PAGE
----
A Few Words About Those Things on Your Feet

A Few Words About Those Things on Your Feet

Adults worry about things we can’t do anything about. We complain about gas prices. We work long hours so we can afford time off. We weigh ourselves. We are concerned with weighty issues.

But we also find socks become more attractive as our age becomes more apparent. Why?

It’s not that we change in such a way that makes socks more important. We don’t get to a certain age and start wearing socks on our hands like grandma. We don’t double up on socks because our feet shrink. We don’t turn thirty and realize we’re out of sock puppets and company is coming.

(By the way, you seem to be out of sock puppets.)

It is not that socks are the exclusive preoccupation of adults. You don’t need to be a certain age to wear socks; there’s no licensing involved. Sock wearing requires no specific skill set.

A child can tell you everything you need to know about the operation of socks.

All you need to know is put your foot into the hole at one end of the sock and stop when you get to the other end, the end without a hole.

(Editor’s note: a sock with a hole in either end is a legging, and there’s not enough time before the Earth falls into the Sun for me to cover all the ins and outs of leggings. Don’t beg me. I MEAN IT.)

It’s not that people get hurt if socks are misused. No one gets runoverby speeding socks. Socks don’t lose power and drop out of the sky. We don’t lose sleep over the prospect of intercontinental ballistic socks.

As President Merkin Muffley said in Dr. Strangelove, “Gentlemen, you can’t fight in here! This is the War Room.”<>

It’s not that socks are in the same categories as hot peppers, coffee, chardonnay or essays on the human condition—things you develop a taste for based on peer pressure and Scoville ratings, the possibility of legal stimulants and the demands of thermoregulation, the ability to distinguish one label on a curved surface for another or the realization that no one has written anything half as good as the best Oliver Sacks or the worst George Orwell.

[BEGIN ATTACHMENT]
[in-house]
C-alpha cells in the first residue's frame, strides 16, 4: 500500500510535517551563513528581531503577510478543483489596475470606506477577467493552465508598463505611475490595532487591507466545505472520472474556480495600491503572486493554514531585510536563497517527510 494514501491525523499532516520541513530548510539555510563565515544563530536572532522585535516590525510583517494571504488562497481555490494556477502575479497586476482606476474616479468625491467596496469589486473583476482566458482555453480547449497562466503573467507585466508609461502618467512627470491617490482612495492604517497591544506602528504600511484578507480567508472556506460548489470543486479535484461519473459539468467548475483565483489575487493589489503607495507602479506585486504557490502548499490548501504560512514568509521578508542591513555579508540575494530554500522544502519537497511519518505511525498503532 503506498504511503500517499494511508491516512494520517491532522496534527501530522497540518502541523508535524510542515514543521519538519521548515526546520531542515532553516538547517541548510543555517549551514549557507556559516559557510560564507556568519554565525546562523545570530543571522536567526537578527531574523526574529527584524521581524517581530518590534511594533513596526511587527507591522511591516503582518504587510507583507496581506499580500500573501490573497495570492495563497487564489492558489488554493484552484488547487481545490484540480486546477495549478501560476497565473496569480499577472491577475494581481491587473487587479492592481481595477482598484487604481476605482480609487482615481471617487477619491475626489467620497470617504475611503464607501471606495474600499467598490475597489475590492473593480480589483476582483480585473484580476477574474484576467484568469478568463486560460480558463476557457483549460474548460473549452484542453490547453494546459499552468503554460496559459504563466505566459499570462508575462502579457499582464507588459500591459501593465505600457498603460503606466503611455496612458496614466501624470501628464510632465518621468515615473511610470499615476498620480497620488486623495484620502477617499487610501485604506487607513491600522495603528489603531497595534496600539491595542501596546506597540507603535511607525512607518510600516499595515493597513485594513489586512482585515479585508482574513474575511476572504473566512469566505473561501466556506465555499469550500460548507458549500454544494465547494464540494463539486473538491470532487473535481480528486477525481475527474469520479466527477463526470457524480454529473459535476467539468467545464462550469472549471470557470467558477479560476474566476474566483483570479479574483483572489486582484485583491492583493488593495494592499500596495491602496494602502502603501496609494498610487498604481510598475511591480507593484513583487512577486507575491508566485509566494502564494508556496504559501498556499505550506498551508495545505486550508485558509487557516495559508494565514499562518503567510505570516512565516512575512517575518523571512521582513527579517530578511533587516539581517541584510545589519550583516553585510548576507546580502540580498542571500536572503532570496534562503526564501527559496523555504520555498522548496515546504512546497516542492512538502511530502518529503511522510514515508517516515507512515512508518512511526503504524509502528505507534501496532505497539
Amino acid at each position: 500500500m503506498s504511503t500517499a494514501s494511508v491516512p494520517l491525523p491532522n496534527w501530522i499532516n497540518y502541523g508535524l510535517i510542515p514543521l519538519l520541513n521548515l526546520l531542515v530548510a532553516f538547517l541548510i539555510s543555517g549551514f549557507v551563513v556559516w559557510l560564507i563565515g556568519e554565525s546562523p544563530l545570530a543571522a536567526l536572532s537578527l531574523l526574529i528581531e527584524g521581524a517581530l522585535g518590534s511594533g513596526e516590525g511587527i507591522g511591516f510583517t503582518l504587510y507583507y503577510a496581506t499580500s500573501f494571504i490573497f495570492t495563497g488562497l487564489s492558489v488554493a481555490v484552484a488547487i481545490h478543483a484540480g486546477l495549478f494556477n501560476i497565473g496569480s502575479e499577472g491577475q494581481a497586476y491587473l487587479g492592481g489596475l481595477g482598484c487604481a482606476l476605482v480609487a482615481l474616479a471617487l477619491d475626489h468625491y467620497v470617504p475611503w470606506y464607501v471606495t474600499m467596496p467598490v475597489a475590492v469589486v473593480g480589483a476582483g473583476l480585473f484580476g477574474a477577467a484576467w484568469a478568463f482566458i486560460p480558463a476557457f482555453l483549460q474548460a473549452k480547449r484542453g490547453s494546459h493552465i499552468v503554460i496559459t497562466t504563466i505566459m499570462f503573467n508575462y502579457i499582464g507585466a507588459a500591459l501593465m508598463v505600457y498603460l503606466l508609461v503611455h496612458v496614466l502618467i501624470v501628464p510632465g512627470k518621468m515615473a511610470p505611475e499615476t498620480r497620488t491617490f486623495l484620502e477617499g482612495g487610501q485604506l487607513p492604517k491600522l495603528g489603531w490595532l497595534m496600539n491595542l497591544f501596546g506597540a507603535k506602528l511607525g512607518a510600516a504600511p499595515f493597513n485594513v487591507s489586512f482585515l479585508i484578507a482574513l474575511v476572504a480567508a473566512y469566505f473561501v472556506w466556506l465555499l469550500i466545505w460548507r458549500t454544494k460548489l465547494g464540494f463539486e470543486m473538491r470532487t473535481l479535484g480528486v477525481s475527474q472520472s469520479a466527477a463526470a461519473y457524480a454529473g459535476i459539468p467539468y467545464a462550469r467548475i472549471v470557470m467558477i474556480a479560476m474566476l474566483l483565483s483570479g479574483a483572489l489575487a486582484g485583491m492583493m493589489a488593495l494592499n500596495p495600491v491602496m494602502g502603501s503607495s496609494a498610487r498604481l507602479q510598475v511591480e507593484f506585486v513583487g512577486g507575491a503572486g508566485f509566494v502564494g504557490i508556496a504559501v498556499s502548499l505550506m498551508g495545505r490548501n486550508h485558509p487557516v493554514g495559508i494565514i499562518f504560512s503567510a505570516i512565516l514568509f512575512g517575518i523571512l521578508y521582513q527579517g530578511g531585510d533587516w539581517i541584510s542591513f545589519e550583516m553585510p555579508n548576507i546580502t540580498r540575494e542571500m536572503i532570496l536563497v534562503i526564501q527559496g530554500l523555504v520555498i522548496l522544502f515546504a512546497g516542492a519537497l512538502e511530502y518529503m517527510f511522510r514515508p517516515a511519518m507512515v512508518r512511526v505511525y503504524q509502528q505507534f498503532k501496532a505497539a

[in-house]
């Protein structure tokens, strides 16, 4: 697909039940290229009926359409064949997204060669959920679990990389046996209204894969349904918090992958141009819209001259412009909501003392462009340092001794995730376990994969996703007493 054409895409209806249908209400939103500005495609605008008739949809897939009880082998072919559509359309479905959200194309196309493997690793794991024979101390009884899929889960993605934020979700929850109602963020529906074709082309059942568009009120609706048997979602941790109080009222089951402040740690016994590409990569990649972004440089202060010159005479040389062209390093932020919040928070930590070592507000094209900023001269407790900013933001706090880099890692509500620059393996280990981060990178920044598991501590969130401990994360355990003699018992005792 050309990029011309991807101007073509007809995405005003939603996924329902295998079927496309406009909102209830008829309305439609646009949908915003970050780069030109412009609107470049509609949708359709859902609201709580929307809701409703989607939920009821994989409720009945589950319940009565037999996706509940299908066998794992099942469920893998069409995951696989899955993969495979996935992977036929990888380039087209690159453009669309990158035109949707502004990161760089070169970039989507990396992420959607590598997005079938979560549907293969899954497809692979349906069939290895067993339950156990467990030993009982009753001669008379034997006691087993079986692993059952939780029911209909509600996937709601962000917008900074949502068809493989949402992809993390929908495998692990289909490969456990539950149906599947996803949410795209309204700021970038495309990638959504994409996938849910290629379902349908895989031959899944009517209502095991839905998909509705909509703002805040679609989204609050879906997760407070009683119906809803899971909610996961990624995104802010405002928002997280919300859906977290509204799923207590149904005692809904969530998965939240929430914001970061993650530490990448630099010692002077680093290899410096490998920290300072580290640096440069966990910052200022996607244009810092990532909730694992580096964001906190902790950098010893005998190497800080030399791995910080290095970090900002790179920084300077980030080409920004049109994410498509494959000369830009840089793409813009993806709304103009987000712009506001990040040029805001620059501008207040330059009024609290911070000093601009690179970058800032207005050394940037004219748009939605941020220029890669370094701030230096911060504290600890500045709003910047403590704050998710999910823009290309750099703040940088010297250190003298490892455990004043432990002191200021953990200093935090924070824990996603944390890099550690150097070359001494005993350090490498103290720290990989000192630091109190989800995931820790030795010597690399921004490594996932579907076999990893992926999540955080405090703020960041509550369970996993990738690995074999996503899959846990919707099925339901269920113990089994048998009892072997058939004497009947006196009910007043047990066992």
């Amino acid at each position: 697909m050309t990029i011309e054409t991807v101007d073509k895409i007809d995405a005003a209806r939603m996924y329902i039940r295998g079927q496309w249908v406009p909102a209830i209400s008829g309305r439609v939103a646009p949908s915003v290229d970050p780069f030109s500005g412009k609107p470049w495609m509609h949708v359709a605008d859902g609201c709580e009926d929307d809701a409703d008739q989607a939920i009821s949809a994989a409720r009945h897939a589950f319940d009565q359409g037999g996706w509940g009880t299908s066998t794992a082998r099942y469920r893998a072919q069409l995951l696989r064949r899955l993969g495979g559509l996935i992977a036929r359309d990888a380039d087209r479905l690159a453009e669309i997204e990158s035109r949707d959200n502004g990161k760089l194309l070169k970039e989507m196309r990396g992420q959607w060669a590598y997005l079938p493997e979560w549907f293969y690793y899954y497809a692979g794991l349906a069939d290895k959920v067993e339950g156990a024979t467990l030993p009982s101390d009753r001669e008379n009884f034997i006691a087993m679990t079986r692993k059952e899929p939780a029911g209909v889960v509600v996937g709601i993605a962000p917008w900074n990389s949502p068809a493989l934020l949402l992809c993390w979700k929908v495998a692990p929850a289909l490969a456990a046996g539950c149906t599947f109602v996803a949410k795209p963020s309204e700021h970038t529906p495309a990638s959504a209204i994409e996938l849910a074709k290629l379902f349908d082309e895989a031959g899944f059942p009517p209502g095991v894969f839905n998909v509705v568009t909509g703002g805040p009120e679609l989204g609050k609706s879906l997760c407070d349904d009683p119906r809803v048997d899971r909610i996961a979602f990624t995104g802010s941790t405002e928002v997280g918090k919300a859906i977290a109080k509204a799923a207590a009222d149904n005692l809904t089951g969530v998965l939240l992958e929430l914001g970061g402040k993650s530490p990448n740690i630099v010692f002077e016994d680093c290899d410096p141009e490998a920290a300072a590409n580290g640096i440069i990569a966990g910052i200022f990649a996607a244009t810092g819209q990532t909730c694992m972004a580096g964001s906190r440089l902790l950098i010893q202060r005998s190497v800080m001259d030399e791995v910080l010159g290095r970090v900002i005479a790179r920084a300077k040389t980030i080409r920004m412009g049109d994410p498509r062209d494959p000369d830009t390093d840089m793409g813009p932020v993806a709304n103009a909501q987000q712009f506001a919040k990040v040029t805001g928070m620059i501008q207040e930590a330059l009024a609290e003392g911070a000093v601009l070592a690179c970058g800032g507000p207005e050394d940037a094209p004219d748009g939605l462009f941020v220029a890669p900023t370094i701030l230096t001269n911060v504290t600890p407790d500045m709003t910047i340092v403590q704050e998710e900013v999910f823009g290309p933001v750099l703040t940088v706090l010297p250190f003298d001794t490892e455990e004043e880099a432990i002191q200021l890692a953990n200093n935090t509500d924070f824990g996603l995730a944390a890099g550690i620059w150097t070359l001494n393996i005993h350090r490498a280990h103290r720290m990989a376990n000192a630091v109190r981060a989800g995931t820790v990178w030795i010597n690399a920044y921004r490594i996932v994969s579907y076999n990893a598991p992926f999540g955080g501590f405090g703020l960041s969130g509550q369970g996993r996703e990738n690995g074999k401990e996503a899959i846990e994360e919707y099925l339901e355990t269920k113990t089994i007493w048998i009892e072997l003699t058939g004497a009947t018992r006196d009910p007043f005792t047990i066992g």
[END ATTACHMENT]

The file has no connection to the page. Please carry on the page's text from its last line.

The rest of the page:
It’s not like socks go up in value. People don’t brag about their socks over the water cooler. Hedge funds don’t invest in sock futures. People don’t bury socks in their backyards. There is no Fort Knox of socks. You might go as far as to say there is no Fort Socks.

Everyone has socks. There, I said it. Everyone has socks.

But not everyone has wool socks: cushiony, breathable and dry in the summer, cushiony, insulating and warm in the winter. And once you’ve had a good pair of wool socks, you want more.

As an adult, you can buy yourself socks. You can buy them for others. You can buy them in a store. You can buy a whole lot more. You can buy them as I say. You can buy them right away. And if you doubt this epigram…

You bet I buy them, Sam I am.

 

It’s not an addiction; it’s Merino. Luscious long fibers that travel the same direction as your skin, not the brutish, nasty and short fibers that point at your skin and irritate it.

At Bushwhacker, we call good socks SmartWool. (Luckily, so do the folks who make our socks.)

If we age gracefully, we accept the things we cannot change and change the things we can. It’s one of the reasons I believe Reinhold Niebuhr wore good wool socks. The other reason is I haven’t come across any essays of his on the life-altering qualities of synthetic socks.

There aren’t any. So if you haven’t tried wool, change what you can change.

Change your socks.

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Sam is so good at writing about socks I almost forgot to tell you how amazing it is that all I notice about the giant wall of socks in the picture above is the green Superfeet boxes layin on the floor instead hanging nicely next to their wool companions.  If the person who took this picture cared half as much about keeping things orderly and neat as he/she does about taking insanely great pictures...